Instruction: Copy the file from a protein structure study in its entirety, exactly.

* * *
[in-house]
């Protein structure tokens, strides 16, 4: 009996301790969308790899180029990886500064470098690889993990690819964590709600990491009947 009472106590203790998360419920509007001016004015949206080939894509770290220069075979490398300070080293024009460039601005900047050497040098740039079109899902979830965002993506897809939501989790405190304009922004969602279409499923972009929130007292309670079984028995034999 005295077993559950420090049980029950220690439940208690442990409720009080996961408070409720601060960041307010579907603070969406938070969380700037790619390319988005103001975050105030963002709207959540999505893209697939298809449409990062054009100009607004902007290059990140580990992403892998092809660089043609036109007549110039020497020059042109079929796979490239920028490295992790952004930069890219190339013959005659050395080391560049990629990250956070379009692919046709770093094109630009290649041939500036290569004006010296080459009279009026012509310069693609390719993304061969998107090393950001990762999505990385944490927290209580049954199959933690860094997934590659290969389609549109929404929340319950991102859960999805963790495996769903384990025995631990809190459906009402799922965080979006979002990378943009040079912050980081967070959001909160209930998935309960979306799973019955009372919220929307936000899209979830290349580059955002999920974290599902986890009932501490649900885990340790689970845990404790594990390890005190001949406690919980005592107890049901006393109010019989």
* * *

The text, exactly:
[in-house]
């Protein structure tokens, strides 16, 4: 009996301790969308790899180029990886500064470098690889993990690819964590709600990491009947 009472106590203790998360419920509007001016004015949206080939894509770290220069075979490398300070080293024009460039601005900047050497040098740039079109899902979830965002993506897809939501989790405190304009922004969602279409499923972009929130007292309670079984028995034999 005295077993559950420090049980029950220690439940208690442990409720009080996961408070409720601060960041307010579907603070969406938070969380700037790619390319988005103001975050105030963002709207959540999505893209697939298809449409990062054009100009607004902007290059990140580990992403892998092809660089043609036109007549110039020497020059042109079929796979490239920028490295992790952004930069890219190339013959005659050395080391560049990629990250956070379009692919046709770093094109630009290649041939500036290569004006010296080459009279009026012509310069693609390719993304061969998107090393950001990762999505990385944490927290209580049954199959933690860094997934590659290969389609549109929404929340319950991102859960999805963790495996769903384990025995631990809190459906009402799922965080979006979002990378943009040079912050980081967070959001909160209930998935309960979306799973019955009372919220929307936000899209979830290349580059955002999920974290599902986890009932501490649900885990340790689970845990404790594990390890005190001949406690919980005592107890049901006393109010019989």